The SPCA of Wake County takes in around 3,600 homeless, neglected or abandoned animals each year through our managed-admission program.
A managed-admission animal shelter takes into its care based on available space. This managed intake means we accept incoming animals based on available shelter space or foster care space. We will not euthanize an animal to make room for incoming animals. Once an animal comes into our care we will not euthanize that pet except in cases of untreatable illness or if the animal poses a safety risk to the community.
We focus our animal intake efforts on the animals most at-risk of euthanasia at area animal shelters where the sheer volume of incoming animals creates the most risk for euthanasia. Although most of our animal admissions are focused on partnering with and transferring from open-admission animal shelters, we work to divert as many animals as possible from entering area shelters through intake of unowned litters of kittens and puppies.
All animal intake is done by appointment. We also take in a limited number of pets who are surrendered by owners in circumstances of need. All intake is based on available space, and animals facing immediate euthanasia at our partner shelters are given priority in our admission program.
We envision a day where every companion animal in our community has a responsible home with a loving family; where every pet is happy, healthy and protected from harm; and where no pet suffers from cruelty, neglect or abuse.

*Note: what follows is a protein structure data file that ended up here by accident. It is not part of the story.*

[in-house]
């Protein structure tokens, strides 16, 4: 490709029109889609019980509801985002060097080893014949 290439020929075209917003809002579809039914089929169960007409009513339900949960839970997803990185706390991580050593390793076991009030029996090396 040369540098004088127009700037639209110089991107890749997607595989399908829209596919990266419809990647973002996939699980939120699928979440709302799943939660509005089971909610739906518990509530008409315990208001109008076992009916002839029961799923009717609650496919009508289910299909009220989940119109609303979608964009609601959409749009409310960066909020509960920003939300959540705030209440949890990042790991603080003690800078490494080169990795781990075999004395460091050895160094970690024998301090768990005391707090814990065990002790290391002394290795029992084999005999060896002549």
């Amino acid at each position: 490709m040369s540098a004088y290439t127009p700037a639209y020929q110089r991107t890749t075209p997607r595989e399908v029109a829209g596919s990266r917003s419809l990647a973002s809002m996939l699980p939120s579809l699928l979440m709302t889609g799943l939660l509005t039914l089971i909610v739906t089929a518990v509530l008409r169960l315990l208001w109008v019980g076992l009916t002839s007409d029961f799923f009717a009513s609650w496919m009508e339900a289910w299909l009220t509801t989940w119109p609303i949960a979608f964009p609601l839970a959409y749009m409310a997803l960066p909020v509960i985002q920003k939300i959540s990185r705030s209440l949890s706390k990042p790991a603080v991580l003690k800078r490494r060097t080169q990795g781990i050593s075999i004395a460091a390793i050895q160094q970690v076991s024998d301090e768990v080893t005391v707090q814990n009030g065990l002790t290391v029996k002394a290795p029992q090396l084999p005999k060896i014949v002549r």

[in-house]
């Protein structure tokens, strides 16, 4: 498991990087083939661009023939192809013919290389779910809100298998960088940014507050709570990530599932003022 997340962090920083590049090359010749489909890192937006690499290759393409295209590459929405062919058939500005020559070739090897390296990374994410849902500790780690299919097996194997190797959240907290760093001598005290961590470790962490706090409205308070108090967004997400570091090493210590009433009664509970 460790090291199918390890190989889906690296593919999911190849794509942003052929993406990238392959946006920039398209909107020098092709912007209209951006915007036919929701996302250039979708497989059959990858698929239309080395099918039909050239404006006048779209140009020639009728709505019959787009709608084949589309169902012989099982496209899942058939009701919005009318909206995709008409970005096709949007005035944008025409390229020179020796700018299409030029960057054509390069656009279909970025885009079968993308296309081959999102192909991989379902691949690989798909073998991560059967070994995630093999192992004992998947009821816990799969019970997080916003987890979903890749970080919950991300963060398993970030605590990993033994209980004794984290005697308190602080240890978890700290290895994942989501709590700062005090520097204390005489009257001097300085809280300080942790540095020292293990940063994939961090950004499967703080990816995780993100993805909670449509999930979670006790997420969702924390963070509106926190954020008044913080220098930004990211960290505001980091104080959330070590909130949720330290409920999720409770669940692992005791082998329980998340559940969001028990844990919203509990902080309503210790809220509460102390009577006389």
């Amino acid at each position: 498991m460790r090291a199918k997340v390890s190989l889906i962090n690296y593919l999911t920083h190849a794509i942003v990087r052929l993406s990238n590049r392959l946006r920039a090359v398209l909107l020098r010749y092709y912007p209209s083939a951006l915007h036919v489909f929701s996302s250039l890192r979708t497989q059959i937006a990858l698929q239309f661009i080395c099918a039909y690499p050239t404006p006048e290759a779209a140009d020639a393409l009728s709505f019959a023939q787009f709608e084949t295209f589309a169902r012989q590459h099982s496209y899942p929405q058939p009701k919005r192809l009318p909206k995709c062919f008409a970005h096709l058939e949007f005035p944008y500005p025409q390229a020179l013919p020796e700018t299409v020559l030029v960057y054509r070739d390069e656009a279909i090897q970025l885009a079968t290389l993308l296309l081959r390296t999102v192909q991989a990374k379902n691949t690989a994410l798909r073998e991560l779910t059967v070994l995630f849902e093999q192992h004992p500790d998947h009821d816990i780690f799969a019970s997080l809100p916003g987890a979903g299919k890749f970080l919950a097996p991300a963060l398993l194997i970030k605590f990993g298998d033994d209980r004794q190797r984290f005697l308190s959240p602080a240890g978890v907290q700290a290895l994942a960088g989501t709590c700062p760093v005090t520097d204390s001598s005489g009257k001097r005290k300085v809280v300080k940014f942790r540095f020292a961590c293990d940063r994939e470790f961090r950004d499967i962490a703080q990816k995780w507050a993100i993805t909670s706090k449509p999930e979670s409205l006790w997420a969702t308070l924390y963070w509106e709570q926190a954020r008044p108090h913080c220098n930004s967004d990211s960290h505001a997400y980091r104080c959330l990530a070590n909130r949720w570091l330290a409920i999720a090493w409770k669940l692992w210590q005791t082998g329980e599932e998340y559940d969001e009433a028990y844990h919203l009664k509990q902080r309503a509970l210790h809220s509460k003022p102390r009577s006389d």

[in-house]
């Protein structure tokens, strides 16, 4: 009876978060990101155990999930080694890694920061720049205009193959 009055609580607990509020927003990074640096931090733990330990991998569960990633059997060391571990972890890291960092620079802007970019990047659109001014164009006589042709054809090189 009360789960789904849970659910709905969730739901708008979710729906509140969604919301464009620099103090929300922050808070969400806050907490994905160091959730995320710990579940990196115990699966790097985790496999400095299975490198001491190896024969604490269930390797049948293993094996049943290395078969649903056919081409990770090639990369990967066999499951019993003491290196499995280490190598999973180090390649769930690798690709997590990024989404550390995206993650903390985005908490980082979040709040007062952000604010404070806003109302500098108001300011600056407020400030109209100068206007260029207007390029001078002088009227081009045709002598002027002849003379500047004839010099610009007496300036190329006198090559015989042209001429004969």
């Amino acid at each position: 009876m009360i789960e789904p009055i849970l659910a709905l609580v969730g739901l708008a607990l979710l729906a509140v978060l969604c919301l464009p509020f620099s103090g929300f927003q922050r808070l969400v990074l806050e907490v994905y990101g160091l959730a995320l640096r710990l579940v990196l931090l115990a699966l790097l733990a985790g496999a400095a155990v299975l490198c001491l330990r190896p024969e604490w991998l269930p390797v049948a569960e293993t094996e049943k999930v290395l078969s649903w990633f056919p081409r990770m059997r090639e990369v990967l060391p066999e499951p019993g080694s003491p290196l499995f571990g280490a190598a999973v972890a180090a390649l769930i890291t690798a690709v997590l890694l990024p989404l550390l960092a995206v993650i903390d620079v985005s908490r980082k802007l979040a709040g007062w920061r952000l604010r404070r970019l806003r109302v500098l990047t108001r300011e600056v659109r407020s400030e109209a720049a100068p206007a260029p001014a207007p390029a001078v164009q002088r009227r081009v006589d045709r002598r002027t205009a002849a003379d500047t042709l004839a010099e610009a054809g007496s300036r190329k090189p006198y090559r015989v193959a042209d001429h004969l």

We believe that the only way to reach that goal is through positive collaboration with other animal sheltering organizations, creating strong partnerships, and working together to serve the people and pets in our community in the best possible way.
In Wake County, nearly all lost, stray or owner-surrendered animals go to the Wake County Animal Center, the government-run and government-funded County department responsible for providing animal care and control services for our community. In 2017, the SPCA transferred 1,000 animals from the Wake County Animal Center into our care.
Managing the flow of animals into our facility allows us to do everything in our power to ensure a positive outcome for the animals that come through our doors – whether they need medical treatment, behavior intervention or a little extra time to become ready for adoption.
Need help with a litter of puppies or kittens?
Because puppies and kittens are adopted out so quickly, we often have space for them in our adoption program. The best thing to do is call 919-772-3203 and visit with an SPCA staff member about what options are available.